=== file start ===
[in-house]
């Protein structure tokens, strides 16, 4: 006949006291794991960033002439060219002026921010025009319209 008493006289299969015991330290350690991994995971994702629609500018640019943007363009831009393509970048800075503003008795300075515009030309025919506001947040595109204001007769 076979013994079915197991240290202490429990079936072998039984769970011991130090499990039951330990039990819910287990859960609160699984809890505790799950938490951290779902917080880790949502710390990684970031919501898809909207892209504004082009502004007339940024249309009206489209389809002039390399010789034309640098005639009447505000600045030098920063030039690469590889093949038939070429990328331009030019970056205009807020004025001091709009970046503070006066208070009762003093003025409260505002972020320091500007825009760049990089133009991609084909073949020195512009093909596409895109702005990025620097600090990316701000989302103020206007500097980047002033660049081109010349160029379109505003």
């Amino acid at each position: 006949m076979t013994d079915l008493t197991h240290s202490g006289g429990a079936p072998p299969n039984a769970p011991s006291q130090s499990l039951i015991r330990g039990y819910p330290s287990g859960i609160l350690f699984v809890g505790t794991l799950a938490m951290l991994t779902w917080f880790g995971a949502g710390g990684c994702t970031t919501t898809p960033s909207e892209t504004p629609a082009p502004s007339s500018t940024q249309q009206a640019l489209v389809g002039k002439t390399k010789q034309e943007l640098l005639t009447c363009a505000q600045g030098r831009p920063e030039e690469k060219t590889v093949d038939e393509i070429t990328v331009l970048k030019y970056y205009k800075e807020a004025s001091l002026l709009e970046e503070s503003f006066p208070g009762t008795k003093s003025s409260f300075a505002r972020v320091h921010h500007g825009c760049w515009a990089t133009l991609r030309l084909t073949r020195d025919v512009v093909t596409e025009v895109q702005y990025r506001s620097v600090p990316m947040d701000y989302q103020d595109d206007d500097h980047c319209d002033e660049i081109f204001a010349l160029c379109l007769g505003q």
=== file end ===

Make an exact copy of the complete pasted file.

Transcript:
[in-house]
């Protein structure tokens, strides 16, 4: 006949006291794991960033002439060219002026921010025009319209 008493006289299969015991330290350690991994995971994702629609500018640019943007363009831009393509970048800075503003008795300075515009030309025919506001947040595109204001007769 076979013994079915197991240290202490429990079936072998039984769970011991130090499990039951330990039990819910287990859960609160699984809890505790799950938490951290779902917080880790949502710390990684970031919501898809909207892209504004082009502004007339940024249309009206489209389809002039390399010789034309640098005639009447505000600045030098920063030039690469590889093949038939070429990328331009030019970056205009807020004025001091709009970046503070006066208070009762003093003025409260505002972020320091500007825009760049990089133009991609084909073949020195512009093909596409895109702005990025620097600090990316701000989302103020206007500097980047002033660049081109010349160029379109505003």
């Amino acid at each position: 006949m076979t013994d079915l008493t197991h240290s202490g006289g429990a079936p072998p299969n039984a769970p011991s006291q130090s499990l039951i015991r330990g039990y819910p330290s287990g859960i609160l350690f699984v809890g505790t794991l799950a938490m951290l991994t779902w917080f880790g995971a949502g710390g990684c994702t970031t919501t898809p960033s909207e892209t504004p629609a082009p502004s007339s500018t940024q249309q009206a640019l489209v389809g002039k002439t390399k010789q034309e943007l640098l005639t009447c363009a505000q600045g030098r831009p920063e030039e690469k060219t590889v093949d038939e393509i070429t990328v331009l970048k030019y970056y205009k800075e807020a004025s001091l002026l709009e970046e503070s503003f006066p208070g009762t008795k003093s003025s409260f300075a505002r972020v320091h921010h500007g825009c760049w515009a990089t133009l991609r030309l084909t073949r020195d025919v512009v093909t596409e025009v895109q702005y990025r506001s620097v600090p990316m947040d701000y989302q103020d595109d206007d500097h980047c319209d002033e660049i081109f204001a010349l160029c379109l007769g505003q």